• white blood cell count (very low or very high)
• urea (high)
• sodium (low)
• bilirubin (high).
• Determining whether the aetiology of CAP is viral, bacterial or mycobacterial. Typically, very high levels of PCT are found in patients with bacterial CAP, and vice versa with viral pneumonias.13
• Assessing severity. Higher levels of PCT may be associated with more severe disease.
• Assessing response to treatment. PCT levels decrease as the patient responds to treatment.
HIV infection should be excluded or confirmed in every patient with CAP. The history is important, but unless a negative test was obtained and confirmed recently all negative patients should be retested. This approach prevents missed opportunities to start treatment early enough to prevent recurrent pneumonia and other complications.
Blood culture tests should be performed on patients with severe to very severe CAP. Legionella and pneumococcal urinary antigen tests are easy and quick to perform and should be done whenever kits for these assays are available.
The South African guideline for the antibiotic treatment of CAP,14 published in 2007, is also available on the SATS website, and practitioners are encouraged to consult it. This guideline was developed taking into account the unique local circumstances, and gives a simplified approach to the management of CAP (summarised in Figs 1 and 2).
Fig. 1. Simplified diagnostic and treatment algorithm for community-acquired pneumonia. (ELISA = enzyme-linked immunosorbent assay; MCS = microscopy, culture and sensitivity; AFBs = acid-fast bacilli; ABG = arterial blood gas; CXR = chest X-ray; TB = tuberculosis.)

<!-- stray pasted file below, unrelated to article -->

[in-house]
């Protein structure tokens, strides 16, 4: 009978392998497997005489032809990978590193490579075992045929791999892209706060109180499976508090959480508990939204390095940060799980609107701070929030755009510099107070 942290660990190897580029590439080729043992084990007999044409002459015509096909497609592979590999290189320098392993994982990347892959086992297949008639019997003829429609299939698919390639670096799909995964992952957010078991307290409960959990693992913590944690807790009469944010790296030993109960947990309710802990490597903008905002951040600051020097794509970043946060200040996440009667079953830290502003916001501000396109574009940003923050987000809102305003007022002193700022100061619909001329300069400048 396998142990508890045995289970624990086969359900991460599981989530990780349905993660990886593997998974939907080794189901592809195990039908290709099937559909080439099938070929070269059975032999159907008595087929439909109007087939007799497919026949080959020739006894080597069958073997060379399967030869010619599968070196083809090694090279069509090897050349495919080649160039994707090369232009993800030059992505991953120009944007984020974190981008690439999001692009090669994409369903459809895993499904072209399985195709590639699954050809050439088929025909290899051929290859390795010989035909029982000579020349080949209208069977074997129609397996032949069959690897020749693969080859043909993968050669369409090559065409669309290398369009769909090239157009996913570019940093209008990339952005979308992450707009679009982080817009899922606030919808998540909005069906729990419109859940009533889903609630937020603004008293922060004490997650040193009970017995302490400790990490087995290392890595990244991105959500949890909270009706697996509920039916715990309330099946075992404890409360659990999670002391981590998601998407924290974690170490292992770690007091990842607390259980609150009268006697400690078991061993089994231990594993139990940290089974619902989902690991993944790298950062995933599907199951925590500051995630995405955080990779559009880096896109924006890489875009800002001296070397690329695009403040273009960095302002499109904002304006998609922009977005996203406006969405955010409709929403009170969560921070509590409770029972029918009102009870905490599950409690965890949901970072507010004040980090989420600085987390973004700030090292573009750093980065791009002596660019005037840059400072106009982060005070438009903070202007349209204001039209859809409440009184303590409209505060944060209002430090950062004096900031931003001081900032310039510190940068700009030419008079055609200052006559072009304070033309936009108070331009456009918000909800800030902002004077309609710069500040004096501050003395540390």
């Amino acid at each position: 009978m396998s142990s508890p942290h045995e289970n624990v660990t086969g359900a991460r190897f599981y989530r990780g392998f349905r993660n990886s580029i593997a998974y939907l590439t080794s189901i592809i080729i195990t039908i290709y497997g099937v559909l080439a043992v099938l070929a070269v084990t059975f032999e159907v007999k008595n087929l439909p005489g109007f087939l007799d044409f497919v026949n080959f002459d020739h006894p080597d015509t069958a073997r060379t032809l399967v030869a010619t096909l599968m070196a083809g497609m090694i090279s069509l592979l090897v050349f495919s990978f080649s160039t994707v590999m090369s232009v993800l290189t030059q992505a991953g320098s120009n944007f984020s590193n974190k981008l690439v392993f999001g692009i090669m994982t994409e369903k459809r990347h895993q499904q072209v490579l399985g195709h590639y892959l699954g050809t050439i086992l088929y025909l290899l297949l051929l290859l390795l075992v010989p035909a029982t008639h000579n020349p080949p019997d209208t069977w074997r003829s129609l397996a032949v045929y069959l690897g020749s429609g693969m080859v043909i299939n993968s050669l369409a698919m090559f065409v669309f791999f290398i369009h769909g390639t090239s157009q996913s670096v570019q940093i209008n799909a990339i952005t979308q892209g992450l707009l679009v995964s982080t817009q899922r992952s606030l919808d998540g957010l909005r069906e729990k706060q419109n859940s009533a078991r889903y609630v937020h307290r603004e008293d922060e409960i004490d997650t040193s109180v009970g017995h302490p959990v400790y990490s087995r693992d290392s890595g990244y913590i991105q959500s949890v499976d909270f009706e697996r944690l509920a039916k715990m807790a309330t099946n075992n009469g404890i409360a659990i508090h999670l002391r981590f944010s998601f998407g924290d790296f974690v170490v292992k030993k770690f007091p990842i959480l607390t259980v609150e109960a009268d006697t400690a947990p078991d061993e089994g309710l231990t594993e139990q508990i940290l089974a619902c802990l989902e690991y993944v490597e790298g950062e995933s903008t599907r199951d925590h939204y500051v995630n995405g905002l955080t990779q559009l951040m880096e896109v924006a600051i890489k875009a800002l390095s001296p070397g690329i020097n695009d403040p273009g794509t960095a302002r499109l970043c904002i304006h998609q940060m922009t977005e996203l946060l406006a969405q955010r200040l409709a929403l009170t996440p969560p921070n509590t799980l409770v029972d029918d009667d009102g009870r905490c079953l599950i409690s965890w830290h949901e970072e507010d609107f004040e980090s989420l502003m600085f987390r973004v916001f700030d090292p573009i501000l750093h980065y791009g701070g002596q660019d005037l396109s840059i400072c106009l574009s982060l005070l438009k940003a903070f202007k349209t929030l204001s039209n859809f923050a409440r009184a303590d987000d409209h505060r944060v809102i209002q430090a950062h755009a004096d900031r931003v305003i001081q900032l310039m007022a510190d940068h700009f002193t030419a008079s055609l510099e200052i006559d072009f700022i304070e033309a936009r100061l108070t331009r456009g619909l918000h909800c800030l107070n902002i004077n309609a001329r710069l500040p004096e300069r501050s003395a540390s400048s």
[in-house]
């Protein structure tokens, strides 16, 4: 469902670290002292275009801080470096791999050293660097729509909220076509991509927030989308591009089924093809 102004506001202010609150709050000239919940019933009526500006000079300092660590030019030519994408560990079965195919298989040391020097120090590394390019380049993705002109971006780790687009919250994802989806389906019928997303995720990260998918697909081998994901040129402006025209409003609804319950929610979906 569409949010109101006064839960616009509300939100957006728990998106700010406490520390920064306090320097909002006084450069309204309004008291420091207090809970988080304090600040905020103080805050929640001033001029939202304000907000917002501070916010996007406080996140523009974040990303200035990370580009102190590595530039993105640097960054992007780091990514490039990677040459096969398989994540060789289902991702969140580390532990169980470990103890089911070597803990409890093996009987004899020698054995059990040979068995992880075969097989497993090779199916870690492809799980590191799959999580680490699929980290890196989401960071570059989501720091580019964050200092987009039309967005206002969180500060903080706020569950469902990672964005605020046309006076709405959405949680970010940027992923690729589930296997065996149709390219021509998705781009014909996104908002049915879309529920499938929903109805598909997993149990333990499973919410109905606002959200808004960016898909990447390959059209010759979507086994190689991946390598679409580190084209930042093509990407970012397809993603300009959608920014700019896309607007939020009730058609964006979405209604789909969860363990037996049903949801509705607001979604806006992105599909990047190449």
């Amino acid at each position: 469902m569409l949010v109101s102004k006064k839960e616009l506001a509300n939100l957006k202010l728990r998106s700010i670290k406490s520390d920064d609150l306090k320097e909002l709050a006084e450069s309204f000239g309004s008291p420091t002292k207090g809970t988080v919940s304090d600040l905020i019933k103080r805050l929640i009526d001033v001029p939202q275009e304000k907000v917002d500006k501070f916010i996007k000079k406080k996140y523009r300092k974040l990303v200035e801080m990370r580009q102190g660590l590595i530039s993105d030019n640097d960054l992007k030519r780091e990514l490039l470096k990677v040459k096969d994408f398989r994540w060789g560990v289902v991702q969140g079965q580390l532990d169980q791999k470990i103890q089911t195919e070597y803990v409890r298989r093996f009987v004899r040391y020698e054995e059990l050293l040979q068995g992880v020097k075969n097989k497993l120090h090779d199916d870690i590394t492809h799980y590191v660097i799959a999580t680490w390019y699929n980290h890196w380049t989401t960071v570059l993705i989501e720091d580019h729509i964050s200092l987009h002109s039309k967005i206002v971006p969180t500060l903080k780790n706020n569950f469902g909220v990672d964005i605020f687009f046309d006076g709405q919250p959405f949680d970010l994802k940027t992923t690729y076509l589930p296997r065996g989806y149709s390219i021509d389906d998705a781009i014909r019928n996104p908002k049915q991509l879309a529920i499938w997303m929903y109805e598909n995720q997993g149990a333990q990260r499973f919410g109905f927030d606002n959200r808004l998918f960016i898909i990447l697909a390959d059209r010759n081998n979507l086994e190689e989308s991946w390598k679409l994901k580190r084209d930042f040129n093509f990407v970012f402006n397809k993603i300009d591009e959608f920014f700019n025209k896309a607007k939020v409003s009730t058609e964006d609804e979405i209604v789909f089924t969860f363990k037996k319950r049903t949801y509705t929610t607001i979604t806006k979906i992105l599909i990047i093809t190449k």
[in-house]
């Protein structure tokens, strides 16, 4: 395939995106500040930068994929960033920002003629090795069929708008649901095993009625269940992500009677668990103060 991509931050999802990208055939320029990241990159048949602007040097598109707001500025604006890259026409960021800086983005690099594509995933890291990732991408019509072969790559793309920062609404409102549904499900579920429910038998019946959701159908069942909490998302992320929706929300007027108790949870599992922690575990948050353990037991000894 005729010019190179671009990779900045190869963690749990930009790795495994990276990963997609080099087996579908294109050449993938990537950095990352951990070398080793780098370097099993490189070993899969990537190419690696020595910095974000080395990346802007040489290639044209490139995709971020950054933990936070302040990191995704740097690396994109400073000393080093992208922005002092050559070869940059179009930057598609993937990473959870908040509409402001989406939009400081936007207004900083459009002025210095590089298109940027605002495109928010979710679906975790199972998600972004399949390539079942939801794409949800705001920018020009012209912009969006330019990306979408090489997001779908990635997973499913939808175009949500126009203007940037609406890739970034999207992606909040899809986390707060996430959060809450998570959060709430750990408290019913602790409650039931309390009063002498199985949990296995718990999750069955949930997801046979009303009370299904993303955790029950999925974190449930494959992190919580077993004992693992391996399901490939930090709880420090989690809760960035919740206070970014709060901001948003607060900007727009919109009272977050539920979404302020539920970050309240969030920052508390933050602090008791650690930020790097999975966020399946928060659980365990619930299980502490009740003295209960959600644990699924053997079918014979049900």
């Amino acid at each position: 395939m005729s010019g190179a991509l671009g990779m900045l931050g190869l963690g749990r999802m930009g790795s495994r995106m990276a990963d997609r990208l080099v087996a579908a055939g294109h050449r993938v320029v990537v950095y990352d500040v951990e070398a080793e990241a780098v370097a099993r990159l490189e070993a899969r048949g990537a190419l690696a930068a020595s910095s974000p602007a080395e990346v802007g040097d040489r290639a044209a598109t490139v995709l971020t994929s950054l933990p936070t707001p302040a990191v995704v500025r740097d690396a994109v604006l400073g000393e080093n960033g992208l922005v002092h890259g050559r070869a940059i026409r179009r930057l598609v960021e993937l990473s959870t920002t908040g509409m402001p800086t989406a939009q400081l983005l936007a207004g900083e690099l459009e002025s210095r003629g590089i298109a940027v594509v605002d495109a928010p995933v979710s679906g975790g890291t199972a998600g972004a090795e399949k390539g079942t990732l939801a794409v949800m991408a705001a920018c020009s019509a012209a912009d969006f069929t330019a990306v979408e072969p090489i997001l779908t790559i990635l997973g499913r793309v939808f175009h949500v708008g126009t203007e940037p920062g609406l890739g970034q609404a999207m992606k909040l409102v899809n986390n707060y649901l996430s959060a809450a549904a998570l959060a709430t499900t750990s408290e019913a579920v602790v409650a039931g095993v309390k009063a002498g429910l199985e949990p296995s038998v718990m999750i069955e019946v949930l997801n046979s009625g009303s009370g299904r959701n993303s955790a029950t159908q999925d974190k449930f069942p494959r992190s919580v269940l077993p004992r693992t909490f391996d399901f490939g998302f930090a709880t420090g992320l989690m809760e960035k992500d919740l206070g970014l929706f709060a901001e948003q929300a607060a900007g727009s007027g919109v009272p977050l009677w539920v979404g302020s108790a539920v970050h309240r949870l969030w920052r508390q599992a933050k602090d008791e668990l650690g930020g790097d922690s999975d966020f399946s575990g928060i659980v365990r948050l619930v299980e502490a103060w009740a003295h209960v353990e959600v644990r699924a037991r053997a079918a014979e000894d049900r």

Fig. 2. Antibiotic treatment of community-acquired pneumonia (adapted from SATS Guideline 14 ). (SBP = systolic blood pressure; DBP = diastolic blood pressure; ICU = intensive care unit.)
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• CAP in sub-Saharan Africa is a major public health problem associated with considerable morbidity and mortality.
• This is linked to the HIV epidemic.
• A complete history and physical examination are important.
• These must be followed by appropriate investigations, depending on the patient’s presentation.
• All patients must be stratified into mild, moderate or severe disease classes and empiric antibiotics administered without delay, preferably while the patient is still in the emergency department.
• As far as possible the SATS guidelines on the management of CAP in adults should be followed.